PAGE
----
“We wanted to see how business school applicant sentiments may have changed 1 year after the world was hit by Covid-19,” Kamat, author of the best-selling book Beyond The MBA Hype, tells Poets&Quants. “The general belief is that many candidates would either defer their plans, or aim for programs where their odds of getting scholarships is high. But the results from over 2,300 respondents — predominantly international applicants — surprised us.”

Source: MBA Crystal Ball


High-profile kerfuffles may have skewed views of the quality of MBA instruction in a (temporarily) virtual world. But around the same time Sameer Kamat’s story was published, P&Q ran a piece laying out the case for seeing coronavirus as a window of opportunity, rather than a wasted year to sit out. Among many points in the MBA degree’s favor: Starting salaries for graduates of top programs continue to rise, and the economy that students graduate into in a couple of years is certain to have shed the effects of the pandemic.

Moreover, when it comes to international interest in U.S. programs, the ouster of Donald Trump last November was seen as certain to reassure foreign MBA aspirants about the political and cultural welcome they could expect in America, a fact reinforced in recent Bloomberg Businessweek coverage. U.S. President Joe Biden has done nothing to undermine that renewed confidence.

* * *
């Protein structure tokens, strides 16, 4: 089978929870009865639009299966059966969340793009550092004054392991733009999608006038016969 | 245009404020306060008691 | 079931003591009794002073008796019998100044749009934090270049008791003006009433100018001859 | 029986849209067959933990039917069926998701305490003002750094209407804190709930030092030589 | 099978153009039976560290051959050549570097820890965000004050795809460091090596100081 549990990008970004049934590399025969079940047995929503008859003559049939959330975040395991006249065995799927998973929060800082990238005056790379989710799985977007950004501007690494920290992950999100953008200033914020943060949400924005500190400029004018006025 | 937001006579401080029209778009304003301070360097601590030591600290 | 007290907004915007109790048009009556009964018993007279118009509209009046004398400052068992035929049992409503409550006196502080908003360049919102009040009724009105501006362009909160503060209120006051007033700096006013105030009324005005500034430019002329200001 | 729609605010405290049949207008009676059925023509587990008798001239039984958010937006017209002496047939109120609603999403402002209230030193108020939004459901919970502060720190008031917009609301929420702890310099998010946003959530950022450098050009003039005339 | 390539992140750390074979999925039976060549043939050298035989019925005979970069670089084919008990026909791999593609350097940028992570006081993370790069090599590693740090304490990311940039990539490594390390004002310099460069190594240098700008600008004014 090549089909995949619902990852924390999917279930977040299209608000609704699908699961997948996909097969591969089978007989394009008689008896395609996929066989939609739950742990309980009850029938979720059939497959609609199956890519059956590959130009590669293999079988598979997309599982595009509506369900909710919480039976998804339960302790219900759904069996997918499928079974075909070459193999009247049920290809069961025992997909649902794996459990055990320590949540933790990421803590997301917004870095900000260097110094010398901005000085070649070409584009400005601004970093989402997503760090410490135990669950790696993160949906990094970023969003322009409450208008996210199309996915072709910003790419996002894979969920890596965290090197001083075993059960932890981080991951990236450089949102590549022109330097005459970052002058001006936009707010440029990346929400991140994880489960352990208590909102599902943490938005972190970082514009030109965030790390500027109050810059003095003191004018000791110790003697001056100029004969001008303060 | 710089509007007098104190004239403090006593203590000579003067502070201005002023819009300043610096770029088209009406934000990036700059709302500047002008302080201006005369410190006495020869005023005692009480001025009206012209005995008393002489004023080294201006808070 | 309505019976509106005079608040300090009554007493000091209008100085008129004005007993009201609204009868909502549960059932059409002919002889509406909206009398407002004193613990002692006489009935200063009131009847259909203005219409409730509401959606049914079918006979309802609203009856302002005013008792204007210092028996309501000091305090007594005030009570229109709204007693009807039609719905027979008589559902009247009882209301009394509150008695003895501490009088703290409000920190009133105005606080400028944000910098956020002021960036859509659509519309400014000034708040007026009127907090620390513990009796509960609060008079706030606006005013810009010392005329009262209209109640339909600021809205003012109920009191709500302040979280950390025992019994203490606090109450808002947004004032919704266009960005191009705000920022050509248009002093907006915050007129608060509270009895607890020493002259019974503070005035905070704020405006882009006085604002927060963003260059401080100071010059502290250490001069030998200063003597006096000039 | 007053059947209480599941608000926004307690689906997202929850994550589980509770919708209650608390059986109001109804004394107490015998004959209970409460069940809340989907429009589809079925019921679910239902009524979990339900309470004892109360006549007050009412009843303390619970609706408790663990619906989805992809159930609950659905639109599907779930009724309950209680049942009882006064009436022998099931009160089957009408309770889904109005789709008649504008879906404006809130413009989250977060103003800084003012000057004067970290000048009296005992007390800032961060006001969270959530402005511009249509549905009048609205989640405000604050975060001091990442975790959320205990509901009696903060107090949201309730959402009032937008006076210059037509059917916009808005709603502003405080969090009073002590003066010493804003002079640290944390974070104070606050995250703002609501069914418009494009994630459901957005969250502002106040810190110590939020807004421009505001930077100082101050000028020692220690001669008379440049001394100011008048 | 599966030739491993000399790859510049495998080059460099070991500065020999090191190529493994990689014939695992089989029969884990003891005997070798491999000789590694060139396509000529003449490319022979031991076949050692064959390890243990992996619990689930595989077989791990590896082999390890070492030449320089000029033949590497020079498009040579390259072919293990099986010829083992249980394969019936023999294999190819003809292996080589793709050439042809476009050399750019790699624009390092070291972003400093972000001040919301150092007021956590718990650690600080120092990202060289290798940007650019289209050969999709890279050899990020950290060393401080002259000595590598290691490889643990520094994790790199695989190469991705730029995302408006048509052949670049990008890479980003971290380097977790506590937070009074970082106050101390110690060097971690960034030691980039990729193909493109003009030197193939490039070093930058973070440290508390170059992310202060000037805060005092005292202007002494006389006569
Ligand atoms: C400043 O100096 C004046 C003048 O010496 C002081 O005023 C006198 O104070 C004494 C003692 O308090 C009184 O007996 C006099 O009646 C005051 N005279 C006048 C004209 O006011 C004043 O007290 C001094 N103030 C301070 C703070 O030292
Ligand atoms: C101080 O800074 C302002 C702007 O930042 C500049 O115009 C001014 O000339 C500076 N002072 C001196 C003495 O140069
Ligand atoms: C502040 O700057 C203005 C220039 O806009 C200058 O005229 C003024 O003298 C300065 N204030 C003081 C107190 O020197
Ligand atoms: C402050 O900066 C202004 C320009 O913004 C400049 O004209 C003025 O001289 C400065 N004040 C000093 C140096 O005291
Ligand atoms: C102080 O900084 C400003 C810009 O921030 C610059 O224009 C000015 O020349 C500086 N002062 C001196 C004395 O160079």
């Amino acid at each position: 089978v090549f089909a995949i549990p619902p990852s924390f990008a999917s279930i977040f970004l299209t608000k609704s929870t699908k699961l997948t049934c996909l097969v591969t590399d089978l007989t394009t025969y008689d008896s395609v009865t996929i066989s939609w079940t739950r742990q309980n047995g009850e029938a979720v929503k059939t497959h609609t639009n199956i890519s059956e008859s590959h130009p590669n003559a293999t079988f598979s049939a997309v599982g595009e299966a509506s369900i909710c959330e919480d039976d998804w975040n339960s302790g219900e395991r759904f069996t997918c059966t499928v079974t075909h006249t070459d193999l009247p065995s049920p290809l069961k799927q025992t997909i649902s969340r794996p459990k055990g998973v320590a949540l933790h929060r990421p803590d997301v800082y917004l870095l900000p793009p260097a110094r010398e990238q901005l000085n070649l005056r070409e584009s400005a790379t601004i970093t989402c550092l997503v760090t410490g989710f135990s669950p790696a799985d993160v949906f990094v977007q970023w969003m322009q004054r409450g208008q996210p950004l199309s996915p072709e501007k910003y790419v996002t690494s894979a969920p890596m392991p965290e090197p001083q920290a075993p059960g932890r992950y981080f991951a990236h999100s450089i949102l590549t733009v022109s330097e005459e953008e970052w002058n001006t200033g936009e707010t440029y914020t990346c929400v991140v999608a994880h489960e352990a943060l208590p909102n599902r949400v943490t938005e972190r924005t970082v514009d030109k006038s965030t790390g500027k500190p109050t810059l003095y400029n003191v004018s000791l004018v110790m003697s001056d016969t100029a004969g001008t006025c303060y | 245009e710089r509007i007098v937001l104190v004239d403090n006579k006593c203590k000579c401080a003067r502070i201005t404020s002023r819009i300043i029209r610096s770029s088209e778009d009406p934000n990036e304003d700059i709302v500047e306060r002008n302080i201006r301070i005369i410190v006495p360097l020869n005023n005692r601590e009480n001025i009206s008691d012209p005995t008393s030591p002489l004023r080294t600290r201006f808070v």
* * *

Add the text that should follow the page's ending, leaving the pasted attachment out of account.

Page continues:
Any way you slice it, this remains true: 2019-2020 was one of the best cycles in years for U.S. B-schools. And several top B-schools have indicated, without yet providing data, that 2020-2021 will continue the positive trend.


Sameer Kamat and MBA Crystal Ball created the new poll after a spike in the number of applicants approaching the consultancy during the recently concluded MBA admissions season. “We were keen to find out if that was an anomaly, or if we could expect a similar trend in the coming season,” he tells P&Q.

However, he points to caveats to the poll results.

“While many may have chosen an elite program regardless of the financial aid status, most respondents are still in the planning stages and looking mostly at the best-case scenario,” Kamat says. “I’d think reality hits home closer to the time when applicants get admits and it’s time to work out the financing. That’s when the decision-making gets trickier.

“Over the years, we’ve seen several MBA Crystal Ball clients struggle with the dilemma of choosing a higher-ranking program with no scholarship versus a lower-ranking program that’s easier on the pocket. When it’s no longer a hypothetical choice, the decision is far from being a no-brainer, as the survey results might suggest.

“Some aspiring to get into the top-tier consulting firms, investment banks, and private equity firms choose the elite B-school. Others aiming for careers where the B-school branding isn’t a make-or-break criterion prefer taking up the B-school that makes the ROI look much better. So I’d suggest readers take the poll results with a pinch of iodized salt.”